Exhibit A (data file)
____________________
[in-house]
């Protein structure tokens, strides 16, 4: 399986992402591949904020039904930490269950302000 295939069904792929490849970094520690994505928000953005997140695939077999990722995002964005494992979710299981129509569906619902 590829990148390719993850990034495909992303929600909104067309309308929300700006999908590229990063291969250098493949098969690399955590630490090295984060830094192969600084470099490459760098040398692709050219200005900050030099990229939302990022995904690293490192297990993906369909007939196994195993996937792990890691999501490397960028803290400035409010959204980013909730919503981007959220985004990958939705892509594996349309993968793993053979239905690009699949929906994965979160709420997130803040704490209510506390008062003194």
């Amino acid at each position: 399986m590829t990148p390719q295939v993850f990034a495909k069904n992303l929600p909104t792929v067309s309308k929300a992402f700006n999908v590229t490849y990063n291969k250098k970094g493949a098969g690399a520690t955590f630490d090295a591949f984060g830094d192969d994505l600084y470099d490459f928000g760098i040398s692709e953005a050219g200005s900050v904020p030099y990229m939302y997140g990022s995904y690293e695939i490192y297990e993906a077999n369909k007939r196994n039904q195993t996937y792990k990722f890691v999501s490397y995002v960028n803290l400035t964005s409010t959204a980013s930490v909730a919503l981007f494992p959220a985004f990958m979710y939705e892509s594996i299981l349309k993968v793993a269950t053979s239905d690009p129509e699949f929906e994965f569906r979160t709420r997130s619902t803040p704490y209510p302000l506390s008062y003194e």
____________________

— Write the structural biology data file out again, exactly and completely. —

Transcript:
[in-house]
């Protein structure tokens, strides 16, 4: 399986992402591949904020039904930490269950302000 295939069904792929490849970094520690994505928000953005997140695939077999990722995002964005494992979710299981129509569906619902 590829990148390719993850990034495909992303929600909104067309309308929300700006999908590229990063291969250098493949098969690399955590630490090295984060830094192969600084470099490459760098040398692709050219200005900050030099990229939302990022995904690293490192297990993906369909007939196994195993996937792990890691999501490397960028803290400035409010959204980013909730919503981007959220985004990958939705892509594996349309993968793993053979239905690009699949929906994965979160709420997130803040704490209510506390008062003194």
């Amino acid at each position: 399986m590829t990148p390719q295939v993850f990034a495909k069904n992303l929600p909104t792929v067309s309308k929300a992402f700006n999908v590229t490849y990063n291969k250098k970094g493949a098969g690399a520690t955590f630490d090295a591949f984060g830094d192969d994505l600084y470099d490459f928000g760098i040398s692709e953005a050219g200005s900050v904020p030099y990229m939302y997140g990022s995904y690293e695939i490192y297990e993906a077999n369909k007939r196994n039904q195993t996937y792990k990722f890691v999501s490397y995002v960028n803290l400035t964005s409010t959204a980013s930490v909730a919503l981007f494992p959220a985004f990958m979710y939705e892509s594996i299981l349309k993968v793993a269950t053979s239905d690009p129509e699949f929906e994965f569906r979160t709420r997130s619902t803040p704490y209510p302000l506390s008062y003194e």